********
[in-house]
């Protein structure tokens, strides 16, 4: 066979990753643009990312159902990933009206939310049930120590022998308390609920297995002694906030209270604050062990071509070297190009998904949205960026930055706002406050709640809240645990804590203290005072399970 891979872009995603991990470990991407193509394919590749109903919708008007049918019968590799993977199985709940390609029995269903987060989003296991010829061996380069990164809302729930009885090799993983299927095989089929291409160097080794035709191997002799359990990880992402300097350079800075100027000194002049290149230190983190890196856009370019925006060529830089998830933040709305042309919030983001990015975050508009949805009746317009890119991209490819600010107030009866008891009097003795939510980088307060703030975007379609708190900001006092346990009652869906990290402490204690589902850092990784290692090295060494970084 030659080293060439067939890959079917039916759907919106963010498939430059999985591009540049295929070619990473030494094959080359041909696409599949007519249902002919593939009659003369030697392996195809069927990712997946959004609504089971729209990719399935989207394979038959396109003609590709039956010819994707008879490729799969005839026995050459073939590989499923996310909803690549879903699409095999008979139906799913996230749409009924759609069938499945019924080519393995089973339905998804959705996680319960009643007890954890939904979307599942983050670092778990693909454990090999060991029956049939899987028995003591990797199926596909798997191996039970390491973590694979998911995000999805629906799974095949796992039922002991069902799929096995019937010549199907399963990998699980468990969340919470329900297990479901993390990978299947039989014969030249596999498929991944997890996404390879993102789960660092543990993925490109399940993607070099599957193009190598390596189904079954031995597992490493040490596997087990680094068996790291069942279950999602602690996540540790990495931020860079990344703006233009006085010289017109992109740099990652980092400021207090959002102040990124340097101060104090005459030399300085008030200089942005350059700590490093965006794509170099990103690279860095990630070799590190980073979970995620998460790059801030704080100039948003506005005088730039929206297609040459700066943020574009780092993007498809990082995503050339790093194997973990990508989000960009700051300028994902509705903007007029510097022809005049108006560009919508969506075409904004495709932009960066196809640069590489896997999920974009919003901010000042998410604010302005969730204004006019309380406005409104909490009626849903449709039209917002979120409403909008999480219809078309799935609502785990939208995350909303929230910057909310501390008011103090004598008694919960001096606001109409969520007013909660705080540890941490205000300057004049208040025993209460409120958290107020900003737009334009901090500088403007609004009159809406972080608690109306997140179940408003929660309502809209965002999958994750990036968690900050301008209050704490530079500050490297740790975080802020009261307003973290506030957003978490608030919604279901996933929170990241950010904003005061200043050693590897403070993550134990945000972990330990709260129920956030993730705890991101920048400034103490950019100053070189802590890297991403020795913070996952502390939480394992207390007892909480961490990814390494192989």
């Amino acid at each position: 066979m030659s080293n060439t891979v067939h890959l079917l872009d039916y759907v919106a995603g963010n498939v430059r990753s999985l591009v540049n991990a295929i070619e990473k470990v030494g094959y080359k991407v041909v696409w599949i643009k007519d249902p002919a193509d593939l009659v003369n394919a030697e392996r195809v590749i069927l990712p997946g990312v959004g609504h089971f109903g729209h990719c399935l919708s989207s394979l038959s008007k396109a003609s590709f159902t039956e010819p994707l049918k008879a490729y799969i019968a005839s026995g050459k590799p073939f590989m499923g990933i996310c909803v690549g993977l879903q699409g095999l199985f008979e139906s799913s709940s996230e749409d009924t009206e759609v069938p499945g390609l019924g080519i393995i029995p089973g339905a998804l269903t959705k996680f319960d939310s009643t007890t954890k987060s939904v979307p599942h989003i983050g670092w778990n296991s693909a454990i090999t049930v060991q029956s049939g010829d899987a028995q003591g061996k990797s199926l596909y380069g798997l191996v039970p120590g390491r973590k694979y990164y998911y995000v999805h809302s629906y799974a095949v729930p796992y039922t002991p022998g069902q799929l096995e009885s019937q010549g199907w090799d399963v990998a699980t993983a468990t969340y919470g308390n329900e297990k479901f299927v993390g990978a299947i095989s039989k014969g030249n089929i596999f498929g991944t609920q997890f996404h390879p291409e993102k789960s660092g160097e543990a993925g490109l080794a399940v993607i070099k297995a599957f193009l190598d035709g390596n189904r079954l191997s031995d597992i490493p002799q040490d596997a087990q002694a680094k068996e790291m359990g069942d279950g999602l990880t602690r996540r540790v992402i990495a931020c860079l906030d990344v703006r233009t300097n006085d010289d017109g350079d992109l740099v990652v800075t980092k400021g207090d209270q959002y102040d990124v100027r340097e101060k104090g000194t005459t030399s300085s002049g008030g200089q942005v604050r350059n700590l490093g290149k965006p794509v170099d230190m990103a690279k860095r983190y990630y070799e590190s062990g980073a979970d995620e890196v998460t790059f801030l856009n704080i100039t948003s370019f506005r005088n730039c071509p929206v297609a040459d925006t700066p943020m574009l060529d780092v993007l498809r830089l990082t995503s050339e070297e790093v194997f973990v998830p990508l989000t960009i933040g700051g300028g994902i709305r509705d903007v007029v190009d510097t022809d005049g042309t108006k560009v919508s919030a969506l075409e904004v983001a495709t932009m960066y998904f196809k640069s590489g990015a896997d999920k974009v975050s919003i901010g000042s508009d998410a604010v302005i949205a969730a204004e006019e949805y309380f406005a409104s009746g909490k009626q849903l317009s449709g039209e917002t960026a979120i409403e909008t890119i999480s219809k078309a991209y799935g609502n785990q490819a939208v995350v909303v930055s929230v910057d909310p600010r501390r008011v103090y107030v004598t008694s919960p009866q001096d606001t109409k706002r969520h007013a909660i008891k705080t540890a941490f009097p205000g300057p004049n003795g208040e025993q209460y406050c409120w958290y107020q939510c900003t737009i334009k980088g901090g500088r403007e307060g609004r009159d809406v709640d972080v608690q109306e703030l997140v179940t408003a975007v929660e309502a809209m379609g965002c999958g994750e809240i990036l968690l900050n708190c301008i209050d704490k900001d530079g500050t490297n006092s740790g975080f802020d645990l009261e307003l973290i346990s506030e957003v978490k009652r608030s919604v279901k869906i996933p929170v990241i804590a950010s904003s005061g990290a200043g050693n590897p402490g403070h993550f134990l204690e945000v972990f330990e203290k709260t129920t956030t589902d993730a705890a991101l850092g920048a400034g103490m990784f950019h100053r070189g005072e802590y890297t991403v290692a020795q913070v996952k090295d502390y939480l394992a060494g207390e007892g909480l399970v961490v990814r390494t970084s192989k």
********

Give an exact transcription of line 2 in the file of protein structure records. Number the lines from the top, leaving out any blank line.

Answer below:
């Protein structure tokens, strides 16, 4: 066979990753643009990312159902990933009206939310049930120590022998308390609920297995002694906030209270604050062990071509070297190009998904949205960026930055706002406050709640809240645990804590203290005072399970 891979872009995603991990470990991407193509394919590749109903919708008007049918019968590799993977199985709940390609029995269903987060989003296991010829061996380069990164809302729930009885090799993983299927095989089929291409160097080794035709191997002799359990990880992402300097350079800075100027000194002049290149230190983190890196856009370019925006060529830089998830933040709305042309919030983001990015975050508009949805009746317009890119991209490819600010107030009866008891009097003795939510980088307060703030975007379609708190900001006092346990009652869906990290402490204690589902850092990784290692090295060494970084 030659080293060439067939890959079917039916759907919106963010498939430059999985591009540049295929070619990473030494094959080359041909696409599949007519249902002919593939009659003369030697392996195809069927990712997946959004609504089971729209990719399935989207394979038959396109003609590709039956010819994707008879490729799969005839026995050459073939590989499923996310909803690549879903699409095999008979139906799913996230749409009924759609069938499945019924080519393995089973339905998804959705996680319960009643007890954890939904979307599942983050670092778990693909454990090999060991029956049939899987028995003591990797199926596909798997191996039970390491973590694979998911995000999805629906799974095949796992039922002991069902799929096995019937010549199907399963990998699980468990969340919470329900297990479901993390990978299947039989014969030249596999498929991944997890996404390879993102789960660092543990993925490109399940993607070099599957193009190598390596189904079954031995597992490493040490596997087990680094068996790291069942279950999602602690996540540790990495931020860079990344703006233009006085010289017109992109740099990652980092400021207090959002102040990124340097101060104090005459030399300085008030200089942005350059700590490093965006794509170099990103690279860095990630070799590190980073979970995620998460790059801030704080100039948003506005005088730039929206297609040459700066943020574009780092993007498809990082995503050339790093194997973990990508989000960009700051300028994902509705903007007029510097022809005049108006560009919508969506075409904004495709932009960066196809640069590489896997999920974009919003901010000042998410604010302005969730204004006019309380406005409104909490009626849903449709039209917002979120409403909008999480219809078309799935609502785990939208995350909303929230910057909310501390008011103090004598008694919960001096606001109409969520007013909660705080540890941490205000300057004049208040025993209460409120958290107020900003737009334009901090500088403007609004009159809406972080608690109306997140179940408003929660309502809209965002999958994750990036968690900050301008209050704490530079500050490297740790975080802020009261307003973290506030957003978490608030919604279901996933929170990241950010904003005061200043050693590897403070993550134990945000972990330990709260129920956030993730705890991101920048400034103490950019100053070189802590890297991403020795913070996952502390939480394992207390007892909480961490990814390494192989």